Horror games aren’t always just about jump scares and gore. They can have deep, underlying messages about our darkest fears and deepest traumas. The Inner Friend digs deep, dredging up a past that may have been best forgotten.
The Art of Precious Scars
Your avatar in The Inner Friend reminds me of an old, abandoned mannequin. Its outer layers peeling away thanks to years of neglect and weathering horrible storms. We play through his memories, led at times by a shadowy figure that looks just like us. Each level focuses on a particular moment to reflect on, beginning with a school scene and progressing us into the darker recesses of his mind as we go.
Gameplay here is pretty basic. Aside from moving your character with the left stick, there are two other actions: jump and interact with an item. There are very few items for you to interact with. For instance, in the school level, you’ll hit the books across desktops to break streams of negative energy and free the trapped figures. Most of the time I spent playing the game was spent walking or running, timing my movements so as to get through the puzzles before me.
Probably the absolute best part of The Inner Friend is the immersive sound engineering. The way your footfalls echo as you run through an otherwise silent room. Being chased through a hair salon by an evil entity that cowers only to the shattering of mirrors, the glass twinkling as it falls to your feet. I haven’t enjoyed or appreciated this kind of sound work in far too long.
The Inner Friend Review – Everything in its Place
Each section of The Inner Friend contains hidden Artifacts. There are two types: images and items. The items have proper display locations in the bedroom and help flesh out the ever-changing diorama. If you’ve got your eyes peeled, you should be able to spot them, but some are a little hidden. Hanging on the wall next to the window is some very dark child’s art. Blank sections are filled in when you find the corresponding pictures. Returning every item to the bedroom unlocks something special, but I’m still not sure that I want to see the hairdresser again just yet.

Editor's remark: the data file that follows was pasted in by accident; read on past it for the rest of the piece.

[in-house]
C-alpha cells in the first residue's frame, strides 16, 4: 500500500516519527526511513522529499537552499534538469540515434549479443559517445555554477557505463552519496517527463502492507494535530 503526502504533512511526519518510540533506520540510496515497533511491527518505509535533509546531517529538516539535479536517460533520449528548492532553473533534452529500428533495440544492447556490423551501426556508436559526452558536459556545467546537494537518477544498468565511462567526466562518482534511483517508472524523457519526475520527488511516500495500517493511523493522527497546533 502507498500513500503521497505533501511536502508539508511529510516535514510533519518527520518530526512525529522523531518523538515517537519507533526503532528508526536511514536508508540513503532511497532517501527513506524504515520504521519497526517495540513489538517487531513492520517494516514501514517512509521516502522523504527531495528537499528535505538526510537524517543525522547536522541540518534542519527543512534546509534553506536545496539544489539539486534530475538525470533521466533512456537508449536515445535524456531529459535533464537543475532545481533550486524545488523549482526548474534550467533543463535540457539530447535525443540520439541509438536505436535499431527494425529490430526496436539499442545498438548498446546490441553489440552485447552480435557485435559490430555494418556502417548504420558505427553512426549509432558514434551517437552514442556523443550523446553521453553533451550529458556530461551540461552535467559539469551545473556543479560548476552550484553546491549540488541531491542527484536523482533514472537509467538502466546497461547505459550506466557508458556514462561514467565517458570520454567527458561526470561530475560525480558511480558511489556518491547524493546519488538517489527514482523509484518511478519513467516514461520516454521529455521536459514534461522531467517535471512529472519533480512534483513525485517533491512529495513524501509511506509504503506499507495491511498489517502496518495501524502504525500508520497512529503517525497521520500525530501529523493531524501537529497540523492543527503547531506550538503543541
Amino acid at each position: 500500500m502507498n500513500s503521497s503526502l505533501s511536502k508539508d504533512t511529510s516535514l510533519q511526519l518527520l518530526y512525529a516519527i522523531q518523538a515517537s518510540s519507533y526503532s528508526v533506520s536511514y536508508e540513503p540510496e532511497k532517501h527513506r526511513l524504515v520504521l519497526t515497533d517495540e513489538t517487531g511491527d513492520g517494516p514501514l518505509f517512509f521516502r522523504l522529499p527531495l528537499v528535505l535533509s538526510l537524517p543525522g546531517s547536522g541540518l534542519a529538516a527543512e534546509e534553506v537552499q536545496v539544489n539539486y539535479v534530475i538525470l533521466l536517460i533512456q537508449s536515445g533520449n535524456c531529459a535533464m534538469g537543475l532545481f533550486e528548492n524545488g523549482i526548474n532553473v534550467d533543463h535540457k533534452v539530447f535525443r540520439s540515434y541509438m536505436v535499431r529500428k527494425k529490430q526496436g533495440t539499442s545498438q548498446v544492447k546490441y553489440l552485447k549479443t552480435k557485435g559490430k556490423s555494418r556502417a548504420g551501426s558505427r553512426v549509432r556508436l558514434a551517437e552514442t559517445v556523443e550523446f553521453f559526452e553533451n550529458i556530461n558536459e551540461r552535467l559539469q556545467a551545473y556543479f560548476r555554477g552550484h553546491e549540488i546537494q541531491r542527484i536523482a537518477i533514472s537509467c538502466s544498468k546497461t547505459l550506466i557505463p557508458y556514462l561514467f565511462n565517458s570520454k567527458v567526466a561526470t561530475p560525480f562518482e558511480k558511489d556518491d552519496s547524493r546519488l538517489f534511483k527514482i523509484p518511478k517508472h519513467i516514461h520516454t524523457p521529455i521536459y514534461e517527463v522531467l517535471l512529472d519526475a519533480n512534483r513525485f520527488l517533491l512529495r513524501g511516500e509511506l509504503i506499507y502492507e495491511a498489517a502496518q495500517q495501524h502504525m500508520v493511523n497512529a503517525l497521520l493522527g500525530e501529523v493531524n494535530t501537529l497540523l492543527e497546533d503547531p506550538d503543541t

I do have a couple of complaints with The Inner Friend. First off, I strongly dislike the space between levels. Trying to land on the buildings and find my way to the glowing doorway can be aggravating. It took me 20 minutes at the very start of the game to successfully crash into the floating building as I kept thwacking myself against the sides. If anything, this portion of the game detracts from the experience. My second note is that you can finish the game in under two hours. There is replay value, though, since any collectibles you missed are worth going back for.
Even though it was a short game, The Inner Friend lingers in the back of your brain long after you put the controller down. It’s an emotional journey exploring childhood fears and trauma, and might just have you pulling out your favorite stuffed animal for a reassuring squeeze.
The Inner Friend review code provided by publisher. Version 1.00 reviewed on a standard PlayStation 4. For more information on scoring please see our Review Policy.